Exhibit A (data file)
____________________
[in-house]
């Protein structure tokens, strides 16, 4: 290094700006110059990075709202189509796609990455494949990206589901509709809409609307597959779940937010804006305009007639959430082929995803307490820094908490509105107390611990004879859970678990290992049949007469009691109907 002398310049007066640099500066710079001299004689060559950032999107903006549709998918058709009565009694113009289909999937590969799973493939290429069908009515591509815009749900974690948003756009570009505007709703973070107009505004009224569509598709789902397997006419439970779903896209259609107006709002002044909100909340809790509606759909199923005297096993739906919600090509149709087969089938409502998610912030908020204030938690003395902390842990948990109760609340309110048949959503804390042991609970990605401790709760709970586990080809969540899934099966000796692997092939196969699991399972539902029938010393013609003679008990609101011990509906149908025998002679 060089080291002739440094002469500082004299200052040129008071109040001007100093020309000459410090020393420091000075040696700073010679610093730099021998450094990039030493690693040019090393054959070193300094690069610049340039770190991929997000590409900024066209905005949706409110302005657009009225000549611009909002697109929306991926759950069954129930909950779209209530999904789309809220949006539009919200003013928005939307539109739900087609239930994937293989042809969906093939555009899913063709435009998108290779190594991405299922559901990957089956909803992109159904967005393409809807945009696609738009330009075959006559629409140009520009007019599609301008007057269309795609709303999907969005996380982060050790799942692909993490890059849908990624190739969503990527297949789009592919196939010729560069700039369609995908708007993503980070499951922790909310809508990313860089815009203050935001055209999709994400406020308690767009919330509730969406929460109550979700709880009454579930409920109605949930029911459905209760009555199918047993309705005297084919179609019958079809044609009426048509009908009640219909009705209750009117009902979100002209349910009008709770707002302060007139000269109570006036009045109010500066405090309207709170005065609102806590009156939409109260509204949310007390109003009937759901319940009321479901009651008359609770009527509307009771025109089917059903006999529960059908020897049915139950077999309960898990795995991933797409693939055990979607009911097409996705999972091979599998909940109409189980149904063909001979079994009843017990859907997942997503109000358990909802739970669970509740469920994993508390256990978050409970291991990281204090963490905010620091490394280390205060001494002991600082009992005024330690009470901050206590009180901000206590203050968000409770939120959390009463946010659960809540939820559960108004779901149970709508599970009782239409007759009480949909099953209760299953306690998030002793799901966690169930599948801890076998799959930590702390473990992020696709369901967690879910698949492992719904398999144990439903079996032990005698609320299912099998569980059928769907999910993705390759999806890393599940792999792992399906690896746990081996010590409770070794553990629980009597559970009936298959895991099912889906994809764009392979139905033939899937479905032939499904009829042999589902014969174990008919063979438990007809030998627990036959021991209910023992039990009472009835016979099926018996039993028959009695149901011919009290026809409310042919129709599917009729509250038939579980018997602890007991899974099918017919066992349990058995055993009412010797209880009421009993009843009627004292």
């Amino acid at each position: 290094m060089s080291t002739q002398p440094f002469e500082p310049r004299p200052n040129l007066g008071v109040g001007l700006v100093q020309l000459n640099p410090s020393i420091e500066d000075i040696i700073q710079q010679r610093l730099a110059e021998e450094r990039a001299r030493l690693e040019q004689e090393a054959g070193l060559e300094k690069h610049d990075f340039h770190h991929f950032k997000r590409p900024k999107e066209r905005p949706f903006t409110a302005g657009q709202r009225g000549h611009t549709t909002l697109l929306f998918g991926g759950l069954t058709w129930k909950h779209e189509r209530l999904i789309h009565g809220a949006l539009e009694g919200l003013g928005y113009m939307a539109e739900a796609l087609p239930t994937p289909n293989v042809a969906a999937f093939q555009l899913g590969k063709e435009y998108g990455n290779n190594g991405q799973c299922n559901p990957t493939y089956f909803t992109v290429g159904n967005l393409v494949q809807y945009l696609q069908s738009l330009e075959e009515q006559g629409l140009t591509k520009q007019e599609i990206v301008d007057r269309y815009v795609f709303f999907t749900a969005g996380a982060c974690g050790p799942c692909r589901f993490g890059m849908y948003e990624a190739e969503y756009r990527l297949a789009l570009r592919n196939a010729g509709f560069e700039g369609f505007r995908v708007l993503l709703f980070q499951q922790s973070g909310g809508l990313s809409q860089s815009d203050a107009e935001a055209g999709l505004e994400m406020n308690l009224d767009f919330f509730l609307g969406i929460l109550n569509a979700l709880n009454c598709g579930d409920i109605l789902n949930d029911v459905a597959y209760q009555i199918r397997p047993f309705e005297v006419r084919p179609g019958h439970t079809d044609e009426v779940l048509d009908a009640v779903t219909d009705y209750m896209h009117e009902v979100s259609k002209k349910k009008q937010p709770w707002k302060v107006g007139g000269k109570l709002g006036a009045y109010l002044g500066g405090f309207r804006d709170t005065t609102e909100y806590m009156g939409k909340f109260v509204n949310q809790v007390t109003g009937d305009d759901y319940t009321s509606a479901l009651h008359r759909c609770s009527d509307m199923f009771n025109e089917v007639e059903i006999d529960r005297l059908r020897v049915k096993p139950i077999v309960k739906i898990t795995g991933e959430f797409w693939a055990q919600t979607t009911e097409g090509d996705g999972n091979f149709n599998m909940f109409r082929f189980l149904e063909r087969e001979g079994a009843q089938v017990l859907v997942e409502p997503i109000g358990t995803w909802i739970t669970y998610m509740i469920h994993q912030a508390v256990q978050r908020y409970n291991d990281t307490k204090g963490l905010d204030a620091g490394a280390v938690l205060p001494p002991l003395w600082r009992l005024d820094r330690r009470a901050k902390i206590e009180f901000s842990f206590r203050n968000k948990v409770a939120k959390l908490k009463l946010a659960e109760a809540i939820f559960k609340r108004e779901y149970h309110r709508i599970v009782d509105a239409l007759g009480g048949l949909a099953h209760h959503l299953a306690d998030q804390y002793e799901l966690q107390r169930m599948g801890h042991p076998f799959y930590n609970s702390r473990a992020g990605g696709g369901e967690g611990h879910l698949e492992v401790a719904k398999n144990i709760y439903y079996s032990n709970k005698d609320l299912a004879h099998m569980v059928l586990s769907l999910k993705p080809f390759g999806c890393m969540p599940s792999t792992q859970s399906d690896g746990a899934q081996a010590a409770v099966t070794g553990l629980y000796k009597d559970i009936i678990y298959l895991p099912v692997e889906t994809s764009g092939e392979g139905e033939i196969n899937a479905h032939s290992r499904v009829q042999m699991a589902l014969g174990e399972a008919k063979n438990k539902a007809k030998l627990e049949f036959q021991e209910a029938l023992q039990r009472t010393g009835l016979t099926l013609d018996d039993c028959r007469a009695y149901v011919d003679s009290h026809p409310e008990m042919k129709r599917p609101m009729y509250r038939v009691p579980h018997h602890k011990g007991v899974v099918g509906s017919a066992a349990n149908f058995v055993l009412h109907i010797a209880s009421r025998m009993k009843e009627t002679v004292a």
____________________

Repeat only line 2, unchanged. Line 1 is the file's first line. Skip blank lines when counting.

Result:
């Protein structure tokens, strides 16, 4: 290094700006110059990075709202189509796609990455494949990206589901509709809409609307597959779940937010804006305009007639959430082929995803307490820094908490509105107390611990004879859970678990290992049949007469009691109907 002398310049007066640099500066710079001299004689060559950032999107903006549709998918058709009565009694113009289909999937590969799973493939290429069908009515591509815009749900974690948003756009570009505007709703973070107009505004009224569509598709789902397997006419439970779903896209259609107006709002002044909100909340809790509606759909199923005297096993739906919600090509149709087969089938409502998610912030908020204030938690003395902390842990948990109760609340309110048949959503804390042991609970990605401790709760709970586990080809969540899934099966000796692997092939196969699991399972539902029938010393013609003679008990609101011990509906149908025998002679 060089080291002739440094002469500082004299200052040129008071109040001007100093020309000459410090020393420091000075040696700073010679610093730099021998450094990039030493690693040019090393054959070193300094690069610049340039770190991929997000590409900024066209905005949706409110302005657009009225000549611009909002697109929306991926759950069954129930909950779209209530999904789309809220949006539009919200003013928005939307539109739900087609239930994937293989042809969906093939555009899913063709435009998108290779190594991405299922559901990957089956909803992109159904967005393409809807945009696609738009330009075959006559629409140009520009007019599609301008007057269309795609709303999907969005996380982060050790799942692909993490890059849908990624190739969503990527297949789009592919196939010729560069700039369609995908708007993503980070499951922790909310809508990313860089815009203050935001055209999709994400406020308690767009919330509730969406929460109550979700709880009454579930409920109605949930029911459905209760009555199918047993309705005297084919179609019958079809044609009426048509009908009640219909009705209750009117009902979100002209349910009008709770707002302060007139000269109570006036009045109010500066405090309207709170005065609102806590009156939409109260509204949310007390109003009937759901319940009321479901009651008359609770009527509307009771025109089917059903006999529960059908020897049915139950077999309960898990795995991933797409693939055990979607009911097409996705999972091979599998909940109409189980149904063909001979079994009843017990859907997942997503109000358990909802739970669970509740469920994993508390256990978050409970291991990281204090963490905010620091490394280390205060001494002991600082009992005024330690009470901050206590009180901000206590203050968000409770939120959390009463946010659960809540939820559960108004779901149970709508599970009782239409007759009480949909099953209760299953306690998030002793799901966690169930599948801890076998799959930590702390473990992020696709369901967690879910698949492992719904398999144990439903079996032990005698609320299912099998569980059928769907999910993705390759999806890393599940792999792992399906690896746990081996010590409770070794553990629980009597559970009936298959895991099912889906994809764009392979139905033939899937479905032939499904009829042999589902014969174990008919063979438990007809030998627990036959021991209910023992039990009472009835016979099926018996039993028959009695149901011919009290026809409310042919129709599917009729509250038939579980018997602890007991899974099918017919066992349990058995055993009412010797209880009421009993009843009627004292």